Proposing the Crime Substitution Hypothesis: Exploring the possible causal relationship between excessive adolescent video game playing, social networking and crime reduction

Mark D. Griffiths and Mike Sutton. 2013. Proposing the Crime Substitution Hypothesis: Exploring the possible causal relationship between excessive adolescent video game playing, social networking and crime reduction. Education and Health 31(1),17-21. PDF

EH topic: 

Comments about SHEU

Any comments on specific survey questions that may have caused difficulty? No problems. My children were fully briefed before the survey and they understood that they could miss questions if they did not want to answer them. We did not have any children with any concerns regarding the survey at all.

Any comments on the use of the web site? No it was easy to use.

Any general comments on the exercise? The children really enjoyed completing the survey, It has lead to many positive discussions about our health and how we all have slightly different experiences and home lives.

Class teacher

I would just like to say thank you very much to Angela, yourself and all of the SHEU team for making the [survey] so successful. The survey has been well received and we are using data in new ways to help support work on local Public Health priorities.

Senior Public Health Specialist

"I would like to say that this survey was very useful and made me realise things about PE and health that I had never realised before......Food at school is groovy, especially if your school does Jamie Olivers School Dinners. Viva apples and thanks for the survey." Female pupil, 13 yrs old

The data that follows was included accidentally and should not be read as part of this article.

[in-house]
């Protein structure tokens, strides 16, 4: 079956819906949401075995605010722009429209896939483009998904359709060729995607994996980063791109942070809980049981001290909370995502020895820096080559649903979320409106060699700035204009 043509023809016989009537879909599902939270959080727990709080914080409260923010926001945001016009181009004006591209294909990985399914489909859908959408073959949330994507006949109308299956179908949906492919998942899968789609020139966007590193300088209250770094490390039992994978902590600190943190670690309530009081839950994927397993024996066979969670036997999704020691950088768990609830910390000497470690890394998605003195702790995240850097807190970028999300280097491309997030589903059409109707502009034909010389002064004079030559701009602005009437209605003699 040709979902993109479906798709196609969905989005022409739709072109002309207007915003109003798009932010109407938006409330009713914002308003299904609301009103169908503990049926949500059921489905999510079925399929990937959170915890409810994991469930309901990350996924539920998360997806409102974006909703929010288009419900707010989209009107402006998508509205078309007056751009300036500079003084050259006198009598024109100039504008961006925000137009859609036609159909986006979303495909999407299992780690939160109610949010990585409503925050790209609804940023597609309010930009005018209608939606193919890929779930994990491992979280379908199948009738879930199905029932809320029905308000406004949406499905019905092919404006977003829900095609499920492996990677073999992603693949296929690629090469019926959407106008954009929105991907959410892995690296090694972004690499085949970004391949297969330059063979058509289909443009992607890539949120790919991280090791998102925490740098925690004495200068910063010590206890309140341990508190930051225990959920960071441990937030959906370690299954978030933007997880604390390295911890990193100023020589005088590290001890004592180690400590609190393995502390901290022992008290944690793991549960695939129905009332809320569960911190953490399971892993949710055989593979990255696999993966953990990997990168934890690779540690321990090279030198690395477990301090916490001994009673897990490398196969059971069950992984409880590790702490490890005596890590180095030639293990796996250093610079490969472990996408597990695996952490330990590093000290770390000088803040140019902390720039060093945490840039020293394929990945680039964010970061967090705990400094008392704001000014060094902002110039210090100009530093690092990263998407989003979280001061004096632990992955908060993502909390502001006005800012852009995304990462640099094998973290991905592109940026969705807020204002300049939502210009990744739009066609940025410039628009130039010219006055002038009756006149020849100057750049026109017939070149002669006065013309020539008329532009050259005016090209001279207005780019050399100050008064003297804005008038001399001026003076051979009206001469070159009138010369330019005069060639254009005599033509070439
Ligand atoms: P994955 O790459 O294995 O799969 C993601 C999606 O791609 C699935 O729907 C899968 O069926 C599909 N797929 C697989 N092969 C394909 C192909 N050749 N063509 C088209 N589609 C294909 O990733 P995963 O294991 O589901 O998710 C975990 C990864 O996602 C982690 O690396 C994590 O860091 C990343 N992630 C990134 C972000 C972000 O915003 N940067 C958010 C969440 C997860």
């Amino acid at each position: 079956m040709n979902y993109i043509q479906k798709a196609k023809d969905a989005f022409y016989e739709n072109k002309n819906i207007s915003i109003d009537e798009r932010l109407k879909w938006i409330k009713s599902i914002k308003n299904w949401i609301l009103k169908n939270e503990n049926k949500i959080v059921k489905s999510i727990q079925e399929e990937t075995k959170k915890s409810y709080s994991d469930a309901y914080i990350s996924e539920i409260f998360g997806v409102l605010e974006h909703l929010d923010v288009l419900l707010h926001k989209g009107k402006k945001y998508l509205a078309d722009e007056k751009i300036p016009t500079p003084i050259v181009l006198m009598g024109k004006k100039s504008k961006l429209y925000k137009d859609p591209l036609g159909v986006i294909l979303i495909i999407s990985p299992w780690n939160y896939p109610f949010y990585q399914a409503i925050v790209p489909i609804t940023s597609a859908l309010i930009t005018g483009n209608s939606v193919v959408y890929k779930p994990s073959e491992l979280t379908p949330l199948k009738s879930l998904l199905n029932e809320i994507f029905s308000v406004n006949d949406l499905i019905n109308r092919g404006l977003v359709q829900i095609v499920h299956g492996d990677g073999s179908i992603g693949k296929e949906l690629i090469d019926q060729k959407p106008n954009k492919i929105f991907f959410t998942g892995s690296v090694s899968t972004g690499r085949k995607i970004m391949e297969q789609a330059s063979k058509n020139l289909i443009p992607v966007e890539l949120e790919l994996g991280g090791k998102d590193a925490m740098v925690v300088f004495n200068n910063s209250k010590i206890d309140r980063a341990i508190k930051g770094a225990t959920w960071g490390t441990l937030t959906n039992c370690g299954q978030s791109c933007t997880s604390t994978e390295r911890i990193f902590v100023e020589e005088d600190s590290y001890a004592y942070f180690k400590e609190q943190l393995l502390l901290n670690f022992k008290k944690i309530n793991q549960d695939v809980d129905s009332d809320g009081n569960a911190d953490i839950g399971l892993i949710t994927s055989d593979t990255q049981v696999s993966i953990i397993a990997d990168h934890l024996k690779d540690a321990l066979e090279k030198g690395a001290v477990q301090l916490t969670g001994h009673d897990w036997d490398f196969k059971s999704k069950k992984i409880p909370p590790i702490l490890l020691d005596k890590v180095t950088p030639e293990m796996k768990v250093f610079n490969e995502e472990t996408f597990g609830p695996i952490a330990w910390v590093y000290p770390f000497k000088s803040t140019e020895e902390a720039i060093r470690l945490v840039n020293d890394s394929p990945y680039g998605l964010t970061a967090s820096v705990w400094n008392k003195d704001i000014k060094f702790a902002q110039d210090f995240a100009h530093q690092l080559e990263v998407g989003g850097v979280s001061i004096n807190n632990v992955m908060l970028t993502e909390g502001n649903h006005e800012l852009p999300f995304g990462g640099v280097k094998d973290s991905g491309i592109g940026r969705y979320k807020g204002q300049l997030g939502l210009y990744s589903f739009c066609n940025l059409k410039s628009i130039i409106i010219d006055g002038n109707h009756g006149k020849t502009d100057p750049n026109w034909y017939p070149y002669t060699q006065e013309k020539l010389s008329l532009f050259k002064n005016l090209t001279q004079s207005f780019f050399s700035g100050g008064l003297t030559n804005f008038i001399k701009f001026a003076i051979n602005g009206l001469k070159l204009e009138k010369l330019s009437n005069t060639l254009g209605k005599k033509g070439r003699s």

Female pupil, 13yrs

"Your work in developing the Health Related Behaviour Survey was ground breaking and has continued to evolve." Tribute from a Director of Public Health to John Balding, presented at his retirement lunch, May 2005

"We are planning next year's programmes around this information." Health Education Adviser

Health Education Adviser

"The Health Related Behaviour Survey is an incredibly useful resource for (us) as it provides schools, with invaluable data which can inform curriculum content, methods of lesson delivery and empower schools to better meet the needs of their pupils."

Health Education Advisor

 “The (SHEU survey) helped us to prioritise where we needed to be in terms of PSHE education. We delivered assemblies based on the evidence as well as curriculum development, and dealt with whole school issues – particularly in regard to pastoral care. The answers received to the question on the survey “Who are you most likely to approach if you needed help” worried staff as “teacher” was not a popular answer. Subsequently the staff asked themselves why this had happened and what needed to be done to address the issue. There was more emphasis on wider aspects of PSHE education delivery, which needed more attention.

To summarise, the (SHEU survey) allows the PSHE department to assess the impact of teaching and learning and modify future lessons accordingly. It allows our school to look at whole school issues such as the extent to which the pastoral care system is meeting the needs of our pupils. It helps us to do need analysis of our pupils. It helps to provide important evidence for SEF / the extent to which we are meeting wellbeing indicators / National Healthy School standards.”  

Secondary School Head

"This is an excellent way of keeping up to date belt and braces style."

School Drugs Advisor

"I really appreciate the professional service which SHEU offers.  We have had a great experience working with Angela on the school surveys." 

Health Improvement Specialist

"Thanks for presenting the survey to local schools this morning, I just wanted to thank you for such interesting and thought-provoking information.  
I’m really glad we were able to take part - the information (particularly headline data and differences) will support us to have some really interesting questions with the Year group as a whole about the sense they’re making of this; what they think it might mean in terms of changes they might make, and what they need to support them in this."

Deputy Headteacher